This clipping from newspaper in Joan’s scrapbook from January 31, 1939, shows the defeated loyalists in Spain. “There is a long story told in the curved line of this picture and a beauty of it,” writes Joan.
The Spanish Civil War was fought from 1936-1939. Here Joan has clipped articles out of the newspaper to show the coming defeat of the Republicans or loyalists who believed in a democratic form of government. The Nationalists were fascists and led by General Franco, a dictator whose power only passed with his death in 1975. Many felt this civil war was practice for World War II. The American novelist Ernest Hemingway wrote a famous book about the Spanish Civil War, a crisis he covered as a journalist. Hemingway was on the side of the Republicans and published For Whom the Bell Tolls in 1940. The title of his novel comes from the 17th Meditation by John Donne, the early 17th century poet and minister. Donne was always one of Joan’s favorite poets.
Newspaper clipping in Joan’s scrapbook from early 1939 with little Spanish children during the civil war. The headline reads: “Their Eyes Ask Why Anyone Should Make Them Feel So Miserable.”
Joan’s diary from June 1939 when she had something in her eye. She pasted in a photo of her with an eye patch and drew herself as well.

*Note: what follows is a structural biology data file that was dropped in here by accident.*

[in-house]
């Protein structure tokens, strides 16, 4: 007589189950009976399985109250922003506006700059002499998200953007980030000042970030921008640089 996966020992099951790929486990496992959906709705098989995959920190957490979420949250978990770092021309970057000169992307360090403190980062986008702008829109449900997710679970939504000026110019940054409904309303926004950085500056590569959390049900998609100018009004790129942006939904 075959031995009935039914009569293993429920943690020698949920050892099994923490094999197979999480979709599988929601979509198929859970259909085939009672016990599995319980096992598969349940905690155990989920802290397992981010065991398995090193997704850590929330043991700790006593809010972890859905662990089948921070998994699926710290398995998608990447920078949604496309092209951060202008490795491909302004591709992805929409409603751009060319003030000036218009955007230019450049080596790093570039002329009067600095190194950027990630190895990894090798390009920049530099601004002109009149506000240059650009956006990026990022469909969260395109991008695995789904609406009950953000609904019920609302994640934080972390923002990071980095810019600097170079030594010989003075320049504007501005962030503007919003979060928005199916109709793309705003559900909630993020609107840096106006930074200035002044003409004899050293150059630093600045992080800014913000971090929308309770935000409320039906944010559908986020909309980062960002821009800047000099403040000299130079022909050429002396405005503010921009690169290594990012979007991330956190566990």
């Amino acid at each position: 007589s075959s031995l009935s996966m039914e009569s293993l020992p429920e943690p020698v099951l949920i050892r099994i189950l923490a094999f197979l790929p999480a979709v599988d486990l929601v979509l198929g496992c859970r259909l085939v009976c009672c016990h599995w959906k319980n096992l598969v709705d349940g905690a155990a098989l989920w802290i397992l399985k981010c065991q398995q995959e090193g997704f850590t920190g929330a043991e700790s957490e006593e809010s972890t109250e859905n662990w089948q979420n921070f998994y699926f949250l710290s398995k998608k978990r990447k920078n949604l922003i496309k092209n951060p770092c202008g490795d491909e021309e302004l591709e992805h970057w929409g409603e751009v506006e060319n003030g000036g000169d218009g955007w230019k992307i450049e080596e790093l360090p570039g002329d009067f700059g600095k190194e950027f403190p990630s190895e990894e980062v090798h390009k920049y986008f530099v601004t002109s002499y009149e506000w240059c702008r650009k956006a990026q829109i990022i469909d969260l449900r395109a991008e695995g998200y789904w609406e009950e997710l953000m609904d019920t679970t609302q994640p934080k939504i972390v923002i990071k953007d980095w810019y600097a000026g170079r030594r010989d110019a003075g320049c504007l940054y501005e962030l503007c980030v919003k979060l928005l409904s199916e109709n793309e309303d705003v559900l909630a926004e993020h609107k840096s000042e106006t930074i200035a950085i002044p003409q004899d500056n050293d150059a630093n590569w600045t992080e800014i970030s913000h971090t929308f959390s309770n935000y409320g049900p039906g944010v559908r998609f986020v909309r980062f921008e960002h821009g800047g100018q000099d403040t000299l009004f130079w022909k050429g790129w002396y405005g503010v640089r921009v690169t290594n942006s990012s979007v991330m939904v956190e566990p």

Close-up of above page. June 24, 1939. Joan had something in her eye and had to get it fixed at the doctor’s office, hence the eye patch.
A photo of Joan at home with a newspaper that she has pasted into her scrapbook. The headline reads “Britain Goes to War,” from the first week of World War II. Below it she has written “Melodramatic Moment.”
Clipping from newspaper in her scrapbook. September 5, 1939. Enlisting Brits.
“How many of these will be alive and whole in a year? How many of these blurred faces?,” writes Joan.
Christmas Day, 1939. Chicago downtown.
One of Joan’s newspaper clippings from June 17, 1940, about the capitulation of France to the Germans. She writes, “We didn’t see this last September.”
She also writes, “Some blame it on the planets, some on the world and some on Hitler, but I say there is no blame.” Germany invaded France in 1940 after the so-called “phoney war” and eventually managed to conquer Paris and occupied much of France.
This is from Joan’s 1940 yearbook, The Correlator, from U-High. She attended U-High from 1938-1940 as a junior and senior before she went on to attend the University of Chicago. In this photo she is 17 years old.
The poem written by the yearbook editor by her name reads:
Some girls are smart and know much,
Some girls are popular, remain as such,
But if girls are both, it is true,
That this is something that is new.
But JOAN WEHLEN is brilliant you see
And as popular as can be.
For all in school know her so well,
That in our memories she’ll always dwell.
This is Joan’s engagement photo from early 1943 when she was 20 years old. She married Robert “Bob” Thornton Morrison, who was a graduate student in organic chemistry at the University of Chicago. They married on June 19, 1943 and graduated from the U of C in 1944, she with a B.A. and he with a Ph.D.